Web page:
Increased Empathy and Compassion: This is not only a gift which allows us more meaningful, deeper connections with others. It is also a gift for those who receive it from us. We can live being bitter and victims, or we can work to help others to recover and become whole again.
Pity vs. Empathy: The lack of understanding of what is really required to be happy, and the automatic assumption that someone who has a disability is not leading a fulfilling life, creates a feeling and then an expression of pity. People with disabilities can relate to each other easily, and have empathy and compassion for the common issues we live with…like people constantly taking our parking spaces! Empathy is an emotion that we can appreciate. Pity, on the other hand, is an emotion that separates and creates a disconnect with humanity.
This disconnect can also be caused by overly praising or feeling a paternalistic pride in our ability to “overcome” our disability and live our lives in positive way. This is what the disability community refers to as “inspiration porn.” Once again, it is derived from pity and focuses on the disability instead of the person. For example, a woman goes up to a girl in grocery store and says, “Well, isn’t it amazing how you can get out and go shopping by yourself?” Alternatively, she could have said, “Good afternoon, how are you today? Isn’t this organic section awesome?” and kept the focus on commonality and connection. Which one do you think makes a person feel more human and normal?
Learning how to “accommodate” yourself: Perfectionists understand the pain and anxiety caused by needing to live up to the standards they impose upon themselves. When you lose control over an aspect of your life via disability or illness, you must begin to give yourself the necessary time and understanding to either do things differently, take more time, or not do them at all and find alternatives. This leads to…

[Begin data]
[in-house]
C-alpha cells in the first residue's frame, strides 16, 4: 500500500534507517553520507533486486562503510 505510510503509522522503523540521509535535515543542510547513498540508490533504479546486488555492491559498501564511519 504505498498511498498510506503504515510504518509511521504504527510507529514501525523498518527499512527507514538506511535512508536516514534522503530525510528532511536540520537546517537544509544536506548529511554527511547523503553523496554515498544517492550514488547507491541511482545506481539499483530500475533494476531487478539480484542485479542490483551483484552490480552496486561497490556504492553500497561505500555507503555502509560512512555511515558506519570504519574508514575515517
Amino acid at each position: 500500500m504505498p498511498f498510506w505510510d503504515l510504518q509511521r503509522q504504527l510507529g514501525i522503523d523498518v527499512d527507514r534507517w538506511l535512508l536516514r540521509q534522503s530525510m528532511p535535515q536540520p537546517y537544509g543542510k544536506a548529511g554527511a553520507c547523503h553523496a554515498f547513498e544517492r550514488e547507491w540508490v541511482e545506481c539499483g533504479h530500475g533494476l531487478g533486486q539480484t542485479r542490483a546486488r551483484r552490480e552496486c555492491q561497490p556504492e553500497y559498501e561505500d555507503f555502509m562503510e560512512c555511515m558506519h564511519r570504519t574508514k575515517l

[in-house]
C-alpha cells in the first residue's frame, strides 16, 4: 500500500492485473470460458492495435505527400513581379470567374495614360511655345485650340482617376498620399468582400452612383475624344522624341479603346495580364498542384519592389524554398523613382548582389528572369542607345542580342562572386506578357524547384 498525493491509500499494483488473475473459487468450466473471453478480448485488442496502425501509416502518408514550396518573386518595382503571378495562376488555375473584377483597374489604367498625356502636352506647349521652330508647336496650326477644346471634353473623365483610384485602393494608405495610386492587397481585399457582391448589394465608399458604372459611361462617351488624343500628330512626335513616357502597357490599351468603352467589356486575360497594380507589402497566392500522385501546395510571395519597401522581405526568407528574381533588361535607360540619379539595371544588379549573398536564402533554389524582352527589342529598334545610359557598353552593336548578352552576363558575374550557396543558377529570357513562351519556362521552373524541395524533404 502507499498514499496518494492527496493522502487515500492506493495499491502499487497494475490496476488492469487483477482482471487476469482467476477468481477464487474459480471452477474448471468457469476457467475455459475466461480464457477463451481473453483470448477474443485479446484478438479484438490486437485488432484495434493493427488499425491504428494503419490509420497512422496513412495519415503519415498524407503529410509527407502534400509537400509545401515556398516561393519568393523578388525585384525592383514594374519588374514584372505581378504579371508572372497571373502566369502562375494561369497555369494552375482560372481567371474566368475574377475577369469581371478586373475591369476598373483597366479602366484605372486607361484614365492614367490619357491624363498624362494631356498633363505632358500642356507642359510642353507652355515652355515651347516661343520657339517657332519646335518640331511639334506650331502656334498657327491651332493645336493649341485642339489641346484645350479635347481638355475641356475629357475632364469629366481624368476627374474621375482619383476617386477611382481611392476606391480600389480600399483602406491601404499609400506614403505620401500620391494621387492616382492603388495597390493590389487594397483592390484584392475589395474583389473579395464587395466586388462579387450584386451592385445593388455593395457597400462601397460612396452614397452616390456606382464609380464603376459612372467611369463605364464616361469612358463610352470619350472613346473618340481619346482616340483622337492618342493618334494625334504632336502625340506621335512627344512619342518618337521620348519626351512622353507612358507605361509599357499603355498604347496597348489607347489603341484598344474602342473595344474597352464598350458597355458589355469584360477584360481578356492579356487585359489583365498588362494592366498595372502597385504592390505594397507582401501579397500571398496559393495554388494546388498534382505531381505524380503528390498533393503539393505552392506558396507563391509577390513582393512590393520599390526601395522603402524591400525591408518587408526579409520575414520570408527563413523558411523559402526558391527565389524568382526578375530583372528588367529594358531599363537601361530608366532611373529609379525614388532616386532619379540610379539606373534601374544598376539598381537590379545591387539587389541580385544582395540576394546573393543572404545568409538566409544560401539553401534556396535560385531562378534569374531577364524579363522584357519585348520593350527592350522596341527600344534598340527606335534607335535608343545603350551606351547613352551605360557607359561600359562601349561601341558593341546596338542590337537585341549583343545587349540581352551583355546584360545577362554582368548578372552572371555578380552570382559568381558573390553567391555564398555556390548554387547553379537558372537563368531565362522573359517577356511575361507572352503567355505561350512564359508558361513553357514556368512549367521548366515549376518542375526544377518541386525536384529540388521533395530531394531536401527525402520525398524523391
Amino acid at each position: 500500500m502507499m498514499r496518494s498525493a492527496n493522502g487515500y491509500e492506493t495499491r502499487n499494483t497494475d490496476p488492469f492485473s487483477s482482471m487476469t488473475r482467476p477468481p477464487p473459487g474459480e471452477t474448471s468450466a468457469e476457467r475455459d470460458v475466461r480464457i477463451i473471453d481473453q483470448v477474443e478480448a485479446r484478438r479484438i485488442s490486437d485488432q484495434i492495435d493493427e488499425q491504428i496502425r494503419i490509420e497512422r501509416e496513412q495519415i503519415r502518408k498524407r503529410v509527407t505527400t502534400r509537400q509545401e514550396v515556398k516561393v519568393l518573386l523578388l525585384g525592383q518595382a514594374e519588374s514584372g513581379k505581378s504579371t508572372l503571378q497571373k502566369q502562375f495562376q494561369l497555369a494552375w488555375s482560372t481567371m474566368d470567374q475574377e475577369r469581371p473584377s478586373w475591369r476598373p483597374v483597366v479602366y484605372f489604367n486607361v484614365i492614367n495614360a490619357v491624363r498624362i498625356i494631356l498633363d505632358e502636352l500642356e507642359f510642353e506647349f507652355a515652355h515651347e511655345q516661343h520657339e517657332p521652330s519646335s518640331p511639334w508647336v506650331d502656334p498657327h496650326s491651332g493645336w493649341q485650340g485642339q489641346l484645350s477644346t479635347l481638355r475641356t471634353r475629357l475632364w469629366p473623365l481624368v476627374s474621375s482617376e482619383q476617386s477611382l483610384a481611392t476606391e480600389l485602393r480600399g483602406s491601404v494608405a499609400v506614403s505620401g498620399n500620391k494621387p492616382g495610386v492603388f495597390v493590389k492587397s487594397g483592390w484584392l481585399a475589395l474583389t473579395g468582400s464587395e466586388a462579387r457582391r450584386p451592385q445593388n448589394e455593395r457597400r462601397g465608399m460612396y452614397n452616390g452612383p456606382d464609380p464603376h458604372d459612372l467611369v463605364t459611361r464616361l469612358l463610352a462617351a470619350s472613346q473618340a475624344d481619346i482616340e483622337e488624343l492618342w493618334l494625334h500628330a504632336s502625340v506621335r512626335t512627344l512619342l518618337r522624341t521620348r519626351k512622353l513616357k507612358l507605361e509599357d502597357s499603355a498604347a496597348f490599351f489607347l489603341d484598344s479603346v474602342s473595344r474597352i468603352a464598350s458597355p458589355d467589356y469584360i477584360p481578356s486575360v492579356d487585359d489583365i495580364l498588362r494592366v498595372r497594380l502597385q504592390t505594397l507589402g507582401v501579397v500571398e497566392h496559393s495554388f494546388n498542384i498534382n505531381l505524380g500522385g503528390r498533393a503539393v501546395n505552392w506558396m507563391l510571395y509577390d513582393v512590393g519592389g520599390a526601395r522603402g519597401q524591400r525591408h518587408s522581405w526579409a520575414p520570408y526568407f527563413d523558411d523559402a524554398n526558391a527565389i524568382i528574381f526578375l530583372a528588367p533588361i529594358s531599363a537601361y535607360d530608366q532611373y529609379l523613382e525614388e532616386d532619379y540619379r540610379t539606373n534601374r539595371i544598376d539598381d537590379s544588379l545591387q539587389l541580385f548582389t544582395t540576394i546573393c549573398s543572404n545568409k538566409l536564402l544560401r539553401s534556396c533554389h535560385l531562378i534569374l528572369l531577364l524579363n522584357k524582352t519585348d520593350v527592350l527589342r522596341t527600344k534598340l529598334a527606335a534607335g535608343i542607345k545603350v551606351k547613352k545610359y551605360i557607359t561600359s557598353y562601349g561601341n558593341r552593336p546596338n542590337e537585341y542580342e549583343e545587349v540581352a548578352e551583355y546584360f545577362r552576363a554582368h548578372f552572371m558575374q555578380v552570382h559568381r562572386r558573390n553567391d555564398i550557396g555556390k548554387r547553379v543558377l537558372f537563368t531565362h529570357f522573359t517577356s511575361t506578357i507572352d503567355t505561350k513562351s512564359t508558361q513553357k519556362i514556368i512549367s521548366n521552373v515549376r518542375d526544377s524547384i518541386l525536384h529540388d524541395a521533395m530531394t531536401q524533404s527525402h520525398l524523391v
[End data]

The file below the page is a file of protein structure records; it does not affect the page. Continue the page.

Self-acceptance: When you finally accept that it is OK to not be able to do it the way you used to. To be able to laugh at yourself or look back on a painful memory (such as falling out of your chair in front of a group of people, peeing on your boyfriends couch in college, or having to leave your job because you can no longer handle the physical requirements) and realize how it, or what you CANNOT do, doesn’t define you.
To experience the kindness of strangers: The decency of people is on full display when you are in a position of weakness or vulnerability. SO MANY times, I have been touched by the kind words, the offer of assistance, or the simple acts of kindness from someone I don’t even know. It has literally brought tears to my eyes to witness it.
Value of the “weed eater:” My friend Gina coined the phrase in her hilarious dating series when she said the mother whom she refers to as the Dali Mama told her that those who would not choose to date, befriend or employ you are probably not the types of people you would want in your life anyway.
“Honey, that wheelchair is like a weed eater. Those men who don’t want you because of your chair, you shouldn’t want anyway. Can you imagine if you had married one of those guys before the accident, then had your accident and they left you in your darkest hour?”
Well, this goes for anyone who wouldn’t want you because of your age, income, looks, weight, etc. We want to be valued for who we are inside, and the people who are up for that level of depth are truly rare. It may be less easy to find them, and you may only get one email a day compared to 300 for the same profile without being in a wheelchair, but that one…when they arrive, is all you need.